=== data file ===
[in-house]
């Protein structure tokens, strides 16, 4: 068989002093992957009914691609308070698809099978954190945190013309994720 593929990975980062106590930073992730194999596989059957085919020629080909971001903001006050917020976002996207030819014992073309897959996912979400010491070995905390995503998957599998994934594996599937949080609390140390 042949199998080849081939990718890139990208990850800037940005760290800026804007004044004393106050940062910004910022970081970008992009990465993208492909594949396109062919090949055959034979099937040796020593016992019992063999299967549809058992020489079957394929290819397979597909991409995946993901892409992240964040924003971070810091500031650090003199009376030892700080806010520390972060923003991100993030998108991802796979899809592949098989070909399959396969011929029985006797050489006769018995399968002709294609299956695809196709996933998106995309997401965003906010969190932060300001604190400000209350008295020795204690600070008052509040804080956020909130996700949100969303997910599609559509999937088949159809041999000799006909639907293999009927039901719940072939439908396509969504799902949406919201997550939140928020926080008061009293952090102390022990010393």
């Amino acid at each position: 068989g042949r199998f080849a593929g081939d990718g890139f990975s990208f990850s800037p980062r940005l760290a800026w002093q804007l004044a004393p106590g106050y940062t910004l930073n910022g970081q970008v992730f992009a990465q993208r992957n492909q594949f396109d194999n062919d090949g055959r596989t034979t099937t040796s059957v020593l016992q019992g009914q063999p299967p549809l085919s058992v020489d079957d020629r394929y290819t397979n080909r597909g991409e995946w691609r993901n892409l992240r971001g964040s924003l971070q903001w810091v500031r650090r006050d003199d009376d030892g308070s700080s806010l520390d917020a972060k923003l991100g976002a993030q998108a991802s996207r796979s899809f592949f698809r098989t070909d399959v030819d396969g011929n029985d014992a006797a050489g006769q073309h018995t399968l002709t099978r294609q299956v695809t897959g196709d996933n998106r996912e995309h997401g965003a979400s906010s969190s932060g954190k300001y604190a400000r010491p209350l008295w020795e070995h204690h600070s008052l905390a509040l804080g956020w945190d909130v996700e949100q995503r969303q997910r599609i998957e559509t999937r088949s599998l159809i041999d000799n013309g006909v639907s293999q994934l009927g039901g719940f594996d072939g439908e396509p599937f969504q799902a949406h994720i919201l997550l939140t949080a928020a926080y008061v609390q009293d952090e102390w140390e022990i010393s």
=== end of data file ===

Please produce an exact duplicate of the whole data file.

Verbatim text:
[in-house]
């Protein structure tokens, strides 16, 4: 068989002093992957009914691609308070698809099978954190945190013309994720 593929990975980062106590930073992730194999596989059957085919020629080909971001903001006050917020976002996207030819014992073309897959996912979400010491070995905390995503998957599998994934594996599937949080609390140390 042949199998080849081939990718890139990208990850800037940005760290800026804007004044004393106050940062910004910022970081970008992009990465993208492909594949396109062919090949055959034979099937040796020593016992019992063999299967549809058992020489079957394929290819397979597909991409995946993901892409992240964040924003971070810091500031650090003199009376030892700080806010520390972060923003991100993030998108991802796979899809592949098989070909399959396969011929029985006797050489006769018995399968002709294609299956695809196709996933998106995309997401965003906010969190932060300001604190400000209350008295020795204690600070008052509040804080956020909130996700949100969303997910599609559509999937088949159809041999000799006909639907293999009927039901719940072939439908396509969504799902949406919201997550939140928020926080008061009293952090102390022990010393």
């Amino acid at each position: 068989g042949r199998f080849a593929g081939d990718g890139f990975s990208f990850s800037p980062r940005l760290a800026w002093q804007l004044a004393p106590g106050y940062t910004l930073n910022g970081q970008v992730f992009a990465q993208r992957n492909q594949f396109d194999n062919d090949g055959r596989t034979t099937t040796s059957v020593l016992q019992g009914q063999p299967p549809l085919s058992v020489d079957d020629r394929y290819t397979n080909r597909g991409e995946w691609r993901n892409l992240r971001g964040s924003l971070q903001w810091v500031r650090r006050d003199d009376d030892g308070s700080s806010l520390d917020a972060k923003l991100g976002a993030q998108a991802s996207r796979s899809f592949f698809r098989t070909d399959v030819d396969g011929n029985d014992a006797a050489g006769q073309h018995t399968l002709t099978r294609q299956v695809t897959g196709d996933n998106r996912e995309h997401g965003a979400s906010s969190s932060g954190k300001y604190a400000r010491p209350l008295w020795e070995h204690h600070s008052l905390a509040l804080g956020w945190d909130v996700e949100q995503r969303q997910r599609i998957e559509t999937r088949s599998l159809i041999d000799n013309g006909v639907s293999q994934l009927g039901g719940f594996d072939g439908e396509p599937f969504q799902a949406h994720i919201l997550l939140t949080a928020a926080y008061v609390q009293d952090e102390w140390e022990i010393s």